Wednesday, October 29, 2008

Online Donors Examined by Both Camps

Parties examine e-donors
Fraud among concerns for online political giving
By Matthew Mosk | The Washington Post
8:09 PM CDT, October 28, 2008
The Washington Post

WASHINGTON — Sen. Barack Obama's record-breaking $150 million fundraising performance in September has for the first time prompted questions about whether presidential candidates should be permitted to collect huge sums of money through faceless credit card transactions over the Internet.

Lawyers for both the Republican and Democratic Parties have asked the Federal Election Commission to examine the question, pointing to dozens of examples of what they say are lax screening procedures by the presidential campaigns that permitted donors using false names or stolen credit cards to make contributions.

"There is so much money coming in, and yet very little ability to say with certainty that you know who is giving it," said Sean Cairncross, the Republican National Committee's chief counsel.

While the potentially fraudulent or excessive contributions represent only about 1 percent of Obama's staggering haul, the security challenge is one of several major questions raised by the Democrat's fundraising juggernaut.

Concerns about anonymous donations seeping into the campaign began to surface last month, mainly on conservative blogs. Some bloggers described making their own attempts to display the flaws in Obama's fundraising program, donating under such obviously phony names as Osama bin Laden.

Obama officials said they have taken pains to establish a barrier to prevent fake contributions.

In a paper outlining those safeguards, provided to The Washington Post, the campaign said it runs twice-daily sweeps of new donations, looking for irregularities. Flagged contributions are manually reviewed by a team of lawyers, and either cleared or refunded.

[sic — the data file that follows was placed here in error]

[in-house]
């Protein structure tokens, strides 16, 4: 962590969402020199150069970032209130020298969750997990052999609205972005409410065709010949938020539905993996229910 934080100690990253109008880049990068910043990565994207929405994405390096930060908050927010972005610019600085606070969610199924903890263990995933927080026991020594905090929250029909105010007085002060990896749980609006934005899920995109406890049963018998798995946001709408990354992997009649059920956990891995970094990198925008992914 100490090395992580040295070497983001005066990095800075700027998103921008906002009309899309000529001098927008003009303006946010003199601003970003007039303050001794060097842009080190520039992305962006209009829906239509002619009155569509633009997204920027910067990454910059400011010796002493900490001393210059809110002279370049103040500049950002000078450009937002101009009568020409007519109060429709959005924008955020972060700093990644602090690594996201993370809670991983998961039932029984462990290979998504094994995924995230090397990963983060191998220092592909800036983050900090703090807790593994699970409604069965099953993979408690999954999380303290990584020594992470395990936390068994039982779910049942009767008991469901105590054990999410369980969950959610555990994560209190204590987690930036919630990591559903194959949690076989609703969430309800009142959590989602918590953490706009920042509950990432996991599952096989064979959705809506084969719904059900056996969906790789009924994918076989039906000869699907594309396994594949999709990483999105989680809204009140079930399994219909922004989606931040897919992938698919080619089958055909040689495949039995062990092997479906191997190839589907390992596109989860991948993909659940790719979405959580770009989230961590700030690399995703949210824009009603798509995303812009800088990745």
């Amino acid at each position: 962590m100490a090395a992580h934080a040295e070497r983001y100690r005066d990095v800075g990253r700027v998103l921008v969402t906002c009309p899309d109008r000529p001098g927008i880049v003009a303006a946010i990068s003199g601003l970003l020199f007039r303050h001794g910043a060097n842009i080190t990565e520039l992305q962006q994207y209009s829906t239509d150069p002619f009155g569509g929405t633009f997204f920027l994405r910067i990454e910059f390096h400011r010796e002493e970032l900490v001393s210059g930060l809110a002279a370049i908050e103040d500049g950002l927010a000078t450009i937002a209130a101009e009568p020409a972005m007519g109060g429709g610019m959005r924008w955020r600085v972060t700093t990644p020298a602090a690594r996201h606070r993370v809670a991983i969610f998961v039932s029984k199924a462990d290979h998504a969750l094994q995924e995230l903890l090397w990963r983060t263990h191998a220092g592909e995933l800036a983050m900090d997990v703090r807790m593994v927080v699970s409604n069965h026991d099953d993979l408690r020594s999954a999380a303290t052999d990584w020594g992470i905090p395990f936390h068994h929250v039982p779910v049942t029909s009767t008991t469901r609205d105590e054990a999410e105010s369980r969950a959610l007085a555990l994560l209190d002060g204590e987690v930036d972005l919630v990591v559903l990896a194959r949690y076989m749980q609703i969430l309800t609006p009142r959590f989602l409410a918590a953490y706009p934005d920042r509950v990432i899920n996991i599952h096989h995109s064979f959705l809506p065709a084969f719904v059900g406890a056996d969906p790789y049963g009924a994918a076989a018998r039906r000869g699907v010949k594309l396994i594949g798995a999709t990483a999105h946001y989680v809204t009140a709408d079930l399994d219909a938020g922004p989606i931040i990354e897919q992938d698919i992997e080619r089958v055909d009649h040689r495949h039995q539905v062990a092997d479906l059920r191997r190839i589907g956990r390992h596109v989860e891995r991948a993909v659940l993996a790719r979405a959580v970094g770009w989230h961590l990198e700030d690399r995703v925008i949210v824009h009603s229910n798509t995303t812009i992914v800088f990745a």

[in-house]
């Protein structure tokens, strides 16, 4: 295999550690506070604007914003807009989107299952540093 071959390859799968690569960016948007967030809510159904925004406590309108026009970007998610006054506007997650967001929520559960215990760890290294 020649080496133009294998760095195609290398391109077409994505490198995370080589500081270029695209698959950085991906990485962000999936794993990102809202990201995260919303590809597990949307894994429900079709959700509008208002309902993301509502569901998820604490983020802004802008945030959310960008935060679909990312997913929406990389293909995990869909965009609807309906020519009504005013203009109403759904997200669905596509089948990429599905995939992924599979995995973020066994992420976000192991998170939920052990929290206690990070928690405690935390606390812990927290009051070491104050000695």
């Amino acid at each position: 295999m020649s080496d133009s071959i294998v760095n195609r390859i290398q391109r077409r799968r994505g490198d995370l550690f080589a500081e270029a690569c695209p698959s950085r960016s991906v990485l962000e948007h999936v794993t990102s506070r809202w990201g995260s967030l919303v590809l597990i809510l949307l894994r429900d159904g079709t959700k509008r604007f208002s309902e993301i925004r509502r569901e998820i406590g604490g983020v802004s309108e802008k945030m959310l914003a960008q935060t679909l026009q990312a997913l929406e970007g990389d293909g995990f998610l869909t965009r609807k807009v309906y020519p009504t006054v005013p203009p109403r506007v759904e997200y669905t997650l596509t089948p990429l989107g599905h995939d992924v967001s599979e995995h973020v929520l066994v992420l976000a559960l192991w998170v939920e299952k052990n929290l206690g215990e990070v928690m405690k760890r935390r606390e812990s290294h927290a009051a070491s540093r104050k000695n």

Reports of misused credit cards lead to immediate refunds.

In September, according to the campaign, $1.8 million in online contributions was flagged, and $353,000 was refunded. Of the contributions flagged because a foreign address or bank account was involved, 94.1 percent were found to be proper. One-tenth of 1 percent were marked for refund, and 5.77 percent are still being vetted.

But clearly invented names have been used often enough to provoke an outcry from Republican critics. Donors to the Obama campaign using false names such as Doodad Pro and Good Will gave $17,375 through 1,000 separate donations, with no sign that they immediately tripped alarms at the campaign. Of more concern, Cairncross said, are reports that the campaign permitted money from 123 foreign nationals to enter its accounts.

Obama officials said they have identified similar irregularities in the finance records of Republican Sen. John McCain. "Every campaign faces these challenges ... and we have reviewed and strengthened our procedures," said Ben LaBolt, an Obama spokesman.,0,4036131.story


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